Zeferjahn repeats as 10,000 champ
Becomes first woman since 1997-'98 to win consecutive titles
May 27, 2010
By Jeff Hawkins, Special to NCAA.com
CHARLOTTE, N.C. -- As a volunteer running coach for young girls, Queens (N.C.) University senior Tanya Zeferjahn takes time to make a difference. The roles were reversed Thursday night.
The "Girls on the Run," a group of girls aged 8-11, were among the most vocal at Irwin Belk Track Complex as Zeferjahn became the first women's 10,000-meter runner since 1997-98 to claim consecutive titles at the NCAA Division II Outdoor Track and Field Championships.
"They were cheering me on," said Zeferjahn, whose time was 34:46.59. Immediately after the awards ceremony, Zeferjahn sprinted into the stands to celebrate with her fan club. "I have a lot of people here ... friends, family," said Zeferjahn, who attends a cross-town college. Zeferjahn's story was but one that started to unfold during the opener of the three-day event at Johnson C. Smith University.
Already a two-time national champion, Indiana (Pa.) junior Nafee Harris entered the men's long jump with an additional edge. When does a defending champ have anything to prove? When he fouls out and fails to place during a conference meet. "I put a lot of pressure on myself," said Harris, grinning. "I came back angry."
Harris took out his frustration on the competition, leaping 26-1 1/2. He won last year with a jump of 26-1. The title was Harris' third and his second this year, as he claimed the 2010 indoor honor at 25-7.
Halting abruptly and watching what proved to be his personal-best hammer throw, Ashland's Ryan Loughney released a thunderous yell. He had a lot to scream about with a winning toss of 218-6. Runner-up as a freshman, he was nearing the elusive championship as a sophomore.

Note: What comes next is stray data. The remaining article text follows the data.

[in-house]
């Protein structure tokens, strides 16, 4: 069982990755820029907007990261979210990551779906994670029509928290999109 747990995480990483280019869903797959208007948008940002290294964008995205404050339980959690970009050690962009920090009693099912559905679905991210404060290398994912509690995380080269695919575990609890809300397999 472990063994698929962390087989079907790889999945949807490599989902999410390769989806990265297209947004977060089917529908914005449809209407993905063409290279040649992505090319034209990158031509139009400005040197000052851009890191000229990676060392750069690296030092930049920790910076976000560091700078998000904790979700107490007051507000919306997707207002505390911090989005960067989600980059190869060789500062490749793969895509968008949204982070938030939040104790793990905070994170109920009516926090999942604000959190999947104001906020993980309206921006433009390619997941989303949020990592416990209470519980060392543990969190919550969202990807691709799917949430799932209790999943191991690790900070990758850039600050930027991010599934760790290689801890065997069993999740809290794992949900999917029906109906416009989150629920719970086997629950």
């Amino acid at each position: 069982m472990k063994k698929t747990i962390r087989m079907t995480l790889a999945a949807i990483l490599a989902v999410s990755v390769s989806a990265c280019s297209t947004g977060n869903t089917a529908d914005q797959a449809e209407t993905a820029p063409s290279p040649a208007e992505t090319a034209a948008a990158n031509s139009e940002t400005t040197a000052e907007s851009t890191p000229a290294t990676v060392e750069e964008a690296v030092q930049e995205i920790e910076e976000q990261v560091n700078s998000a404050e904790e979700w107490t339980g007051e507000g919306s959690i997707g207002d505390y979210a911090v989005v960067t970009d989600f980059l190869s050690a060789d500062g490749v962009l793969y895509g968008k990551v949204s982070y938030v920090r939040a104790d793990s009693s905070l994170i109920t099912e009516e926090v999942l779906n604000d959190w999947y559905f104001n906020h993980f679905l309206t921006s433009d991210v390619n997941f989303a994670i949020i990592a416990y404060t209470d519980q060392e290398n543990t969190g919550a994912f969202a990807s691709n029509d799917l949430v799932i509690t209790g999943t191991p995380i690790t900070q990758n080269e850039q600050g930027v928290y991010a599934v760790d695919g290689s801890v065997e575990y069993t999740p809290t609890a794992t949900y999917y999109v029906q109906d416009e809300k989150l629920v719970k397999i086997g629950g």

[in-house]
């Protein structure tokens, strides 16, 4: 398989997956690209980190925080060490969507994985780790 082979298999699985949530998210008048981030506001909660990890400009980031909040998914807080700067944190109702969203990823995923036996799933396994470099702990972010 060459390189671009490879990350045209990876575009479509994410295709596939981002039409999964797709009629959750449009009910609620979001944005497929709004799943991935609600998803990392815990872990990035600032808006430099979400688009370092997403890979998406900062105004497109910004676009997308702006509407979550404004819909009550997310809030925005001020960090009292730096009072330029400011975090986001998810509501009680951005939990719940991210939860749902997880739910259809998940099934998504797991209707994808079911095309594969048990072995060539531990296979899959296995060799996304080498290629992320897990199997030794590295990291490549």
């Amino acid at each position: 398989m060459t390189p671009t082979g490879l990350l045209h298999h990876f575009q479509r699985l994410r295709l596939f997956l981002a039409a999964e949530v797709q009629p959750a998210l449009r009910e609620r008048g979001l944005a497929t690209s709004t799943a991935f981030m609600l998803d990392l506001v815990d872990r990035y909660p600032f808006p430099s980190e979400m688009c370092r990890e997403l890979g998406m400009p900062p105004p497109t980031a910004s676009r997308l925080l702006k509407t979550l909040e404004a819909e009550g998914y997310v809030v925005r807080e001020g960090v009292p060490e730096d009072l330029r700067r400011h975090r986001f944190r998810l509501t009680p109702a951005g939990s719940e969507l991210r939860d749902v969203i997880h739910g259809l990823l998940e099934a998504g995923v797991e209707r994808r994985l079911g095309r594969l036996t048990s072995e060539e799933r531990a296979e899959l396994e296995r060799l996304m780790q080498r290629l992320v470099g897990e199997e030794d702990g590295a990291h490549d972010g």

"I came back hungry," Loughney said. Loughney stopped short of predicting a repeat performance in '11. "I just want to keep progressing the way I have been," he said.
Highlighting his duel with Hillsdale rival Jason Stomps, Loughney recorded personal bests on successive throws Thursday. Now that his title is secure, Loughney plans to take it easy the next two days.
"I'm a one-trick pony," said Loughney, the first event champion in 2010. "I'm just going to hang out and cheer on my teammates and friends so they can do their best."
Describing the year he enjoyed, Stomps selected an obvious word: "Incredible."
Who could debate? Over the last few months, after completing a rigorous workout regimen, Stomps earned a weight-throw national indoor title and a Great Lakes Intercollegiate Athletic Conference outdoor hammer title, overcoming Loughney. "We had good competition," Stomps said.
It could be considered "incredible" that Stomps was able to compete at all this year.
A year ago, Stomps was felled by what coach Bill Lundberg called a "rare case of pneumonia," which kept him stationed in intensive care for 14 days and in a hospital for 17.
"I lost 40 pounds," said Stomps, the first Charger to earn a Division II title. "It was close to my 21st birthday, and I got real sick."
Stomps started his comeback in January, culminating in his "incredible" senior success.
In the women's hammer throw, Northern State senior and '09 runner-up Amanda Madden claimed the national title, holding back rising Grand Valley State freshman Liz Murphy.
Madden, who also earned a national title during the indoor championships in March, won with a toss of 192-7. Murphy's best effort was 181-8.
"It was a nice way to end an outstanding senior year," Madden said.